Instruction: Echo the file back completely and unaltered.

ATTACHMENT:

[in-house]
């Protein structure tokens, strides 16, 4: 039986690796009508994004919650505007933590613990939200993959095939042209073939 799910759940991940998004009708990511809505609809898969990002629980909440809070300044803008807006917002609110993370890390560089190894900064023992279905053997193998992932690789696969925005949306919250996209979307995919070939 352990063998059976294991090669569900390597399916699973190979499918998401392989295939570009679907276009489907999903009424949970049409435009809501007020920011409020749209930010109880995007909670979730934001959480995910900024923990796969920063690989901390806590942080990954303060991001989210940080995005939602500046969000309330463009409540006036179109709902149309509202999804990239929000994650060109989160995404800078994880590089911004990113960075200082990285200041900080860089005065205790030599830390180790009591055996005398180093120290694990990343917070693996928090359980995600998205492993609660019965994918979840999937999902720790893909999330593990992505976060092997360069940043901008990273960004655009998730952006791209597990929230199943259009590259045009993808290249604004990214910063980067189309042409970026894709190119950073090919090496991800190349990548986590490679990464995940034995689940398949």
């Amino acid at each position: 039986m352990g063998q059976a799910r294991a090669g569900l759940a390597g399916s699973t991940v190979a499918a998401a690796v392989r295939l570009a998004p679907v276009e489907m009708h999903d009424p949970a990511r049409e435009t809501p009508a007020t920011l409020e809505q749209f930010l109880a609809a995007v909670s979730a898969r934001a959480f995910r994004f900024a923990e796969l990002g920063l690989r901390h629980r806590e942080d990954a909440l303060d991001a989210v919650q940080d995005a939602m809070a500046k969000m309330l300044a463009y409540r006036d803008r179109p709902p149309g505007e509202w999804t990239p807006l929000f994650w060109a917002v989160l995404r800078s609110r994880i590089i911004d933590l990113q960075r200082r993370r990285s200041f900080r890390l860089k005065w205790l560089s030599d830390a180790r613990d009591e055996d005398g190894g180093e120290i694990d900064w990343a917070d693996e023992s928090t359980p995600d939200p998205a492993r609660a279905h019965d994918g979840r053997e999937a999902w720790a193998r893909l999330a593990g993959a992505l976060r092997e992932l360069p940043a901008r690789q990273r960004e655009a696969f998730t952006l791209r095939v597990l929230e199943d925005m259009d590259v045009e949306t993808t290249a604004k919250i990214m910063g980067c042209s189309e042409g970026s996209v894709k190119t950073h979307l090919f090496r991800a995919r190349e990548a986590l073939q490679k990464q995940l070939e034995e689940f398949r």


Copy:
[in-house]
């Protein structure tokens, strides 16, 4: 039986690796009508994004919650505007933590613990939200993959095939042209073939 799910759940991940998004009708990511809505609809898969990002629980909440809070300044803008807006917002609110993370890390560089190894900064023992279905053997193998992932690789696969925005949306919250996209979307995919070939 352990063998059976294991090669569900390597399916699973190979499918998401392989295939570009679907276009489907999903009424949970049409435009809501007020920011409020749209930010109880995007909670979730934001959480995910900024923990796969920063690989901390806590942080990954303060991001989210940080995005939602500046969000309330463009409540006036179109709902149309509202999804990239929000994650060109989160995404800078994880590089911004990113960075200082990285200041900080860089005065205790030599830390180790009591055996005398180093120290694990990343917070693996928090359980995600998205492993609660019965994918979840999937999902720790893909999330593990992505976060092997360069940043901008990273960004655009998730952006791209597990929230199943259009590259045009993808290249604004990214910063980067189309042409970026894709190119950073090919090496991800190349990548986590490679990464995940034995689940398949």
């Amino acid at each position: 039986m352990g063998q059976a799910r294991a090669g569900l759940a390597g399916s699973t991940v190979a499918a998401a690796v392989r295939l570009a998004p679907v276009e489907m009708h999903d009424p949970a990511r049409e435009t809501p009508a007020t920011l409020e809505q749209f930010l109880a609809a995007v909670s979730a898969r934001a959480f995910r994004f900024a923990e796969l990002g920063l690989r901390h629980r806590e942080d990954a909440l303060d991001a989210v919650q940080d995005a939602m809070a500046k969000m309330l300044a463009y409540r006036d803008r179109p709902p149309g505007e509202w999804t990239p807006l929000f994650w060109a917002v989160l995404r800078s609110r994880i590089i911004d933590l990113q960075r200082r993370r990285s200041f900080r890390l860089k005065w205790l560089s030599d830390a180790r613990d009591e055996d005398g190894g180093e120290i694990d900064w990343a917070d693996e023992s928090t359980p995600d939200p998205a492993r609660a279905h019965d994918g979840r053997e999937a999902w720790a193998r893909l999330a593990g993959a992505l976060r092997e992932l360069p940043a901008r690789q990273r960004e655009a696969f998730t952006l791209r095939v597990l929230e199943d925005m259009d590259v045009e949306t993808t290249a604004k919250i990214m910063g980067c042209s189309e042409g970026s996209v894709k190119t950073h979307l090919f090496r991800a995919r190349e990548a986590l073939q490679k990464q995940l070939e034995e689940f398949r």